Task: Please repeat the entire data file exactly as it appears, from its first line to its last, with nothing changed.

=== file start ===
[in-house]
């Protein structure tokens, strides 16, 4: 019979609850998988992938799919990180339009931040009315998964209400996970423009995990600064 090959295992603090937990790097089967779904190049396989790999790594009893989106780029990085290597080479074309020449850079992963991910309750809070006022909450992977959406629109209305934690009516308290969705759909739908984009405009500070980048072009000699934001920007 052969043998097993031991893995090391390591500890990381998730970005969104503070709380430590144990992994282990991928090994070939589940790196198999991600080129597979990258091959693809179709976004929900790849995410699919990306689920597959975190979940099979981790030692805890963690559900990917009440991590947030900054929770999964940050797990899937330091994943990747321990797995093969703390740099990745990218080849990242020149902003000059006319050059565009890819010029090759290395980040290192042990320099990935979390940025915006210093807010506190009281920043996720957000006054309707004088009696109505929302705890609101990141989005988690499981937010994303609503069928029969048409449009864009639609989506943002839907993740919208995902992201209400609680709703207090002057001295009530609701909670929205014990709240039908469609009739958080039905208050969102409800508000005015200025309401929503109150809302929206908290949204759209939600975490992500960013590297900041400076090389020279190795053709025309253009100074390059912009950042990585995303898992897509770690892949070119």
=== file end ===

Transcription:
[in-house]
């Protein structure tokens, strides 16, 4: 019979609850998988992938799919990180339009931040009315998964209400996970423009995990600064 090959295992603090937990790097089967779904190049396989790999790594009893989106780029990085290597080479074309020449850079992963991910309750809070006022909450992977959406629109209305934690009516308290969705759909739908984009405009500070980048072009000699934001920007 052969043998097993031991893995090391390591500890990381998730970005969104503070709380430590144990992994282990991928090994070939589940790196198999991600080129597979990258091959693809179709976004929900790849995410699919990306689920597959975190979940099979981790030692805890963690559900990917009440991590947030900054929770999964940050797990899937330091994943990747321990797995093969703390740099990745990218080849990242020149902003000059006319050059565009890819010029090759290395980040290192042990320099990935979390940025915006210093807010506190009281920043996720957000006054309707004088009696109505929302705890609101990141989005988690499981937010994303609503069928029969048409449009864009639609989506943002839907993740919208995902992201209400609680709703207090002057001295009530609701909670929205014990709240039908469609009739958080039905208050969102409800508000005015200025309401929503109150809302929206908290949204759209939600975490992500960013590297900041400076090389020279190795053709025309253009100074390059912009950042990585995303898992897509770690892949070119």